The two sides of startup M&A: How to capture the good and mitigate the bad
The future of innovation is global. We discuss it here.
This piece was originally published on my Forbes column here.
The opportunities, pitfalls and risks of technology M&A are real. When does it make sense to execute M&A as a technology startup? And how can you avoid the most common pitfalls? We dive into both.
M&A Rationale: Before You Start, Make Sure The Whole Is Greater Than The Parts
As Simon from Marqeta told me: “I always say that M&A is a tactic and not a strategy. For Marqeta we have a north star we’re building towards and if acquiring a company can get us there faster we would look at it. Smart, well-built and well-run modern technology that can be additive to a greater mission will always be in demand.”
This is critical.
Startups must ask themselves the hard questions around the rationale for M&A.
Does M&A Expand Product Offering To Existing Customers?
In other words, does M&A allow increased cross-sell of new products to expand the relationship with the customer. In unit economics terms, this means average order value per customer (AOV) or lifetime value (LTV) expands, with a stable CAC.
As Ross Buhrdorf, the CEO of ZenBusiness and Founding CTO of Homeaway told me, “both at HomeAway and now at Zenbusiness we see roll-ups as an opportunity to accelerate growth via added distribution be it known brands in a market or organic SEO position.” (Disclosure: I was previously an investor in ZenBusiness at my previous firm).
Does M&A Expand Reach Beyond Existing Customers?
Certain acquisitions allow companies to better serve existing or new customers with the current product range in a more enduring way. This has an impact on customer acquisition cost (potentially lowering it) or market size (potentially expanding the reach of customers). Square’s purchase of Afterpay is an example.
For example, an acquisition of a similar business in a different geography or customer segment.
Does M&A Build A Moat?
M&A can help increase a company’s moat or defensive positions.
Certain deals must be owned for fear of others owning it. Arguably one of the reasons Visa had offered so much for Plaid was because it would be too painful for a competitor to own it.
Many M&A deals increase internal capabilities (e.g. the topic du jour: artificial intelligence, and the acquihires taking place) to better serve customers - and make it harder for others to steal them.
Constellation BrandsSTZ -1.9% has been built on an M&A strategy. As the Economist recently wrote: “Whether by fluke or design, Constellation’s dealmaking success is based on principles that look strikingly similar to those of the world’s heavyweight acquirer, Berkshire HathawayBRK.B -0.5%...[Constellation Brands] seeks out businesses with a lasting competitive edge. In Constellation’s universe, such a ‘moat’ is enjoyed by software firms that specialise in building digital wares for unsexy industries from car dealerships and builders to spas.” Constellation’s market value grew 250% in 5 years, reaching $50b.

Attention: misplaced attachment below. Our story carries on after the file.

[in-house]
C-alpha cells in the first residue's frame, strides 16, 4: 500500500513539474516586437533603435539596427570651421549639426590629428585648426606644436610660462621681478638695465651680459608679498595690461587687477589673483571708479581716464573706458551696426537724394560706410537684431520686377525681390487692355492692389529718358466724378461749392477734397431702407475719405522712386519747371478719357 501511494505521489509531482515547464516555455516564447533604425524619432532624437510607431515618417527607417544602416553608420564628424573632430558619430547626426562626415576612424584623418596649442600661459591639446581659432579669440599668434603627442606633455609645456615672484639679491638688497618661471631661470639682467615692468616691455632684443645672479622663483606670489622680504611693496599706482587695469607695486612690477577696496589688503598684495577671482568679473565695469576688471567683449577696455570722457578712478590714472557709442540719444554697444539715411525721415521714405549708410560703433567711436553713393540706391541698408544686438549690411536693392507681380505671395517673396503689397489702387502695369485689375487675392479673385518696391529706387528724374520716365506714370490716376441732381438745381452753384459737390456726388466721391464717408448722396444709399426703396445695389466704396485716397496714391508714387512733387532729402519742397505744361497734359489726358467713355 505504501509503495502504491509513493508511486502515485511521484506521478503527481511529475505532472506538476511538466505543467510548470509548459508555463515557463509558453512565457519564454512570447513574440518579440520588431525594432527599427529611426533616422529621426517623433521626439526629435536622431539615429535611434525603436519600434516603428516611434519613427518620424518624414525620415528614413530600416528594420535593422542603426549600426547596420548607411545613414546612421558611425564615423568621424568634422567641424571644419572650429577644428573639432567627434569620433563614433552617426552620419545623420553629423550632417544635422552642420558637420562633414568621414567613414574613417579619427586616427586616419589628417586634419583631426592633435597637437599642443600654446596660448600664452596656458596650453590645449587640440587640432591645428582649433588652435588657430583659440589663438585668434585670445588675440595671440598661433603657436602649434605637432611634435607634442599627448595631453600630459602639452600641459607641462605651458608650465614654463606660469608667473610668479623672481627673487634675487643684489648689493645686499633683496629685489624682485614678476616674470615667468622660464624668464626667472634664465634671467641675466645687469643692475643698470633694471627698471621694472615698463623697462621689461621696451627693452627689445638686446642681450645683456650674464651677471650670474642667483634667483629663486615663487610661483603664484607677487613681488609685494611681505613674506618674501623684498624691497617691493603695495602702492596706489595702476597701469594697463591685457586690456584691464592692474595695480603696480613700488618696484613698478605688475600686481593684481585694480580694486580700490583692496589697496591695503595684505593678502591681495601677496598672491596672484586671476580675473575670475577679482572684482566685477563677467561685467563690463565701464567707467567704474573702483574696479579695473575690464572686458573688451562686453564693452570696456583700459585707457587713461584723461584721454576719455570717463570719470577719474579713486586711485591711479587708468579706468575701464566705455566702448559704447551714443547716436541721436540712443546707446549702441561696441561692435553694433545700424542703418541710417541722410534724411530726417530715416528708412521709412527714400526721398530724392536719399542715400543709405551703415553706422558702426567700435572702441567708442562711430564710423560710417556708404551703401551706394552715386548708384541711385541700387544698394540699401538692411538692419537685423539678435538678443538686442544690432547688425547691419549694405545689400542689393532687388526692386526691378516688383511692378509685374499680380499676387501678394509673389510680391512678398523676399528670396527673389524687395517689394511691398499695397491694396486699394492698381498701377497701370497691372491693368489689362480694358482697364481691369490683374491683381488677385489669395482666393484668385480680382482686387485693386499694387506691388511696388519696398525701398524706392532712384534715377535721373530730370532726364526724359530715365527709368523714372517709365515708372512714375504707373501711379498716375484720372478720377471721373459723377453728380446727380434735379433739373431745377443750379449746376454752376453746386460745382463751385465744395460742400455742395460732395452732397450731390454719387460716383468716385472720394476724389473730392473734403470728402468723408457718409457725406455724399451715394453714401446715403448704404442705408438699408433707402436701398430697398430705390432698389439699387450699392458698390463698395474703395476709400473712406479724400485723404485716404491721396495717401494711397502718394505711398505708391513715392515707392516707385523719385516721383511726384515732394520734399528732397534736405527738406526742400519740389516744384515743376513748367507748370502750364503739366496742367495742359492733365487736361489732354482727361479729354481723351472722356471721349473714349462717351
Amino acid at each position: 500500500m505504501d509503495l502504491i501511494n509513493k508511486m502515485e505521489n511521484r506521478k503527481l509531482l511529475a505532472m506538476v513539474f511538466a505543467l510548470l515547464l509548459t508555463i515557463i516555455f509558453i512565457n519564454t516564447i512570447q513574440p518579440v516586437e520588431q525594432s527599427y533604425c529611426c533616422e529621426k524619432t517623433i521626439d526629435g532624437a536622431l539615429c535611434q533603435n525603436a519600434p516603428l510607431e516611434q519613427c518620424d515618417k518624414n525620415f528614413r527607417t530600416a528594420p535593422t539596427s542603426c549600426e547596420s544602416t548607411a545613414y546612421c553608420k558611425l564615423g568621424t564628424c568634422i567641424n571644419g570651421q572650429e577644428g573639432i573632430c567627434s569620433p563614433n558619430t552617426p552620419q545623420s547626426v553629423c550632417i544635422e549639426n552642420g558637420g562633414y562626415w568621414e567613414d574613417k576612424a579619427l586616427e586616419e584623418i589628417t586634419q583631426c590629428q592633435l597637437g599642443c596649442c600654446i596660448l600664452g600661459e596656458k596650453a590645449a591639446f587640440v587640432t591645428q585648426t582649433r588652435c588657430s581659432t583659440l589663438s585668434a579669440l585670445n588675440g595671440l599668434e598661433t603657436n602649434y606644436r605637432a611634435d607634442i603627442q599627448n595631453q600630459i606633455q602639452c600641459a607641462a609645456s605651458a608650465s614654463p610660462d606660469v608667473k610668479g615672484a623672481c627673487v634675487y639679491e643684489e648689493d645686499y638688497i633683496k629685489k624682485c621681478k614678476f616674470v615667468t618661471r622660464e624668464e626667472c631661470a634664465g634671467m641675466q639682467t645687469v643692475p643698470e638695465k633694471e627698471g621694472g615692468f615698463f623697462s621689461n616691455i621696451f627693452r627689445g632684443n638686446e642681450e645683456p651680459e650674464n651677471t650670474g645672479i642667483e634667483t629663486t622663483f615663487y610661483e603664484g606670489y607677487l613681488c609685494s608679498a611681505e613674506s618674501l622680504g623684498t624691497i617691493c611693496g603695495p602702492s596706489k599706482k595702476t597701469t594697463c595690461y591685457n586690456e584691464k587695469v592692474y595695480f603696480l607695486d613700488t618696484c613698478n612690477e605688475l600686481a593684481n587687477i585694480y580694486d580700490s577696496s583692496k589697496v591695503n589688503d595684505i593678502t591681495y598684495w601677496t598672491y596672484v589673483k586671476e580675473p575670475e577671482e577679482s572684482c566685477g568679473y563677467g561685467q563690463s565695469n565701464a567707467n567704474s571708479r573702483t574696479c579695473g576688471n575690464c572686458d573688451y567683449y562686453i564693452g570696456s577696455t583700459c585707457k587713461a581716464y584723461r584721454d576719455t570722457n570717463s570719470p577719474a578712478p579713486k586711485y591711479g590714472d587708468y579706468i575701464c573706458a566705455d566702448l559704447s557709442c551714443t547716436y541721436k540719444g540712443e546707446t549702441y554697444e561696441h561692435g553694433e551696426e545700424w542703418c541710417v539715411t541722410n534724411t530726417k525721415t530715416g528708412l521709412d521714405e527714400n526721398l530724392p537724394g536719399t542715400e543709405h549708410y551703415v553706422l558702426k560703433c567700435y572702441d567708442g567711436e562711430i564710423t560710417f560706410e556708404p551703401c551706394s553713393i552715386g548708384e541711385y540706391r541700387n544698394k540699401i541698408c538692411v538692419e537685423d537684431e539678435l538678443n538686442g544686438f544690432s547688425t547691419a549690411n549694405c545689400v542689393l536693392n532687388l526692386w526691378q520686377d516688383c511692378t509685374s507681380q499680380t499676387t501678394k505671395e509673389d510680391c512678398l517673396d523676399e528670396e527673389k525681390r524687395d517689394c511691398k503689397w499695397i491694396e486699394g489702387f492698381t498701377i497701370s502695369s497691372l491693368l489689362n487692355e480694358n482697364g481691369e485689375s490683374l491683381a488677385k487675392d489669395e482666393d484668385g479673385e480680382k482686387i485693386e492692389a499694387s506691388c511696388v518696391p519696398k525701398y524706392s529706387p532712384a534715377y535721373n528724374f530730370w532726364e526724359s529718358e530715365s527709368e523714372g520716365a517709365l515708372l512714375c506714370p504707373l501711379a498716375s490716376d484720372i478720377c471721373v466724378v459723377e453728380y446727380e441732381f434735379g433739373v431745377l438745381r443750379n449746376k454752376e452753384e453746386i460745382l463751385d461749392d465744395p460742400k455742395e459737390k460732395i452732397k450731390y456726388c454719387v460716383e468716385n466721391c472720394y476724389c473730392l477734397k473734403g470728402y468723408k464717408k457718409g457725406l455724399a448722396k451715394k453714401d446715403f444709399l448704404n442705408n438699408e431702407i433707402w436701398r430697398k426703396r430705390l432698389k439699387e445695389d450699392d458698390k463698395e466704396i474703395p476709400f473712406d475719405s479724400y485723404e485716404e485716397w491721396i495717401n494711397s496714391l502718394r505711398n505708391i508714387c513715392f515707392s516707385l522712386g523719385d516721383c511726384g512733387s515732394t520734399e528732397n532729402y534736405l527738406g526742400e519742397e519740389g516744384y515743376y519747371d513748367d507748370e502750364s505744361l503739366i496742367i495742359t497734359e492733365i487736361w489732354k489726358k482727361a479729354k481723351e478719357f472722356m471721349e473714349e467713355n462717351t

So You Want To Execute M&A. What Should You Keep In Mind?
A Fair Price Is Critical
Price determines the value created vs. the value paid.
Some roll-ups are built on a thesis of multiples expansion (by growing the size of the business, the roll-up will be valued at a premium). Getting entry price right is critical.
M&As are often based on the promise of “synergies” - operational efficiencies derived from combination.
But remember, both of these can be uncertain: multiples change, and synergies often take longer to materialize, if they do at all. The transaction price should reflect this uncertainty.
The deal needs to work for everyone. For sellers, cash is often what sellers are looking for. But buyers may want to keep the sellers around. They may also want to mitigate adverse selection (is the asset as good as the sellers claim).
That’s why incentives matter. One solution is to structure a portion of the buyout as equity to keep sellers engaged.
Earnouts can also be powerful tools to bridge valuation expectations between sellers who think the company is worth more than buyers. For instance, if sellers believe certain future pipeline deals will materialize and should be compensated, an earnout can solve this divide.
Create A Margin Of Safety
Price and deal structure are drivers of success. But risk is real and should be recognized. For example, one of Thrasio’s pain points was its floating rate debt, whose cost exploded in a rising interest rate environment.
Build in a margin of safety so even if everything doesn’t go just perfectly, everyone still wins.
Create the playbook
Buying a company one-off can be hard, particularly if it is large. If you want to do a roll-up, you need to create a playbook.
This means a structured way to map the ecosystem, prioritize targets, run diligence and execute deals. As Ross emphasized to me: “It is critical that you have a well established playbook at every stage of an acquisition, from research to the final stages of technology and brand integration.”
That’s often the easier part. The harder part is garnishing value on what you’ve built. Some have argued Thrasio was strong at the former, but the latter was a challenge on a platform dominated by Amazon. Making sure inventory was stocked at scale while forecasting demand in a dynamic environment is no simple matter.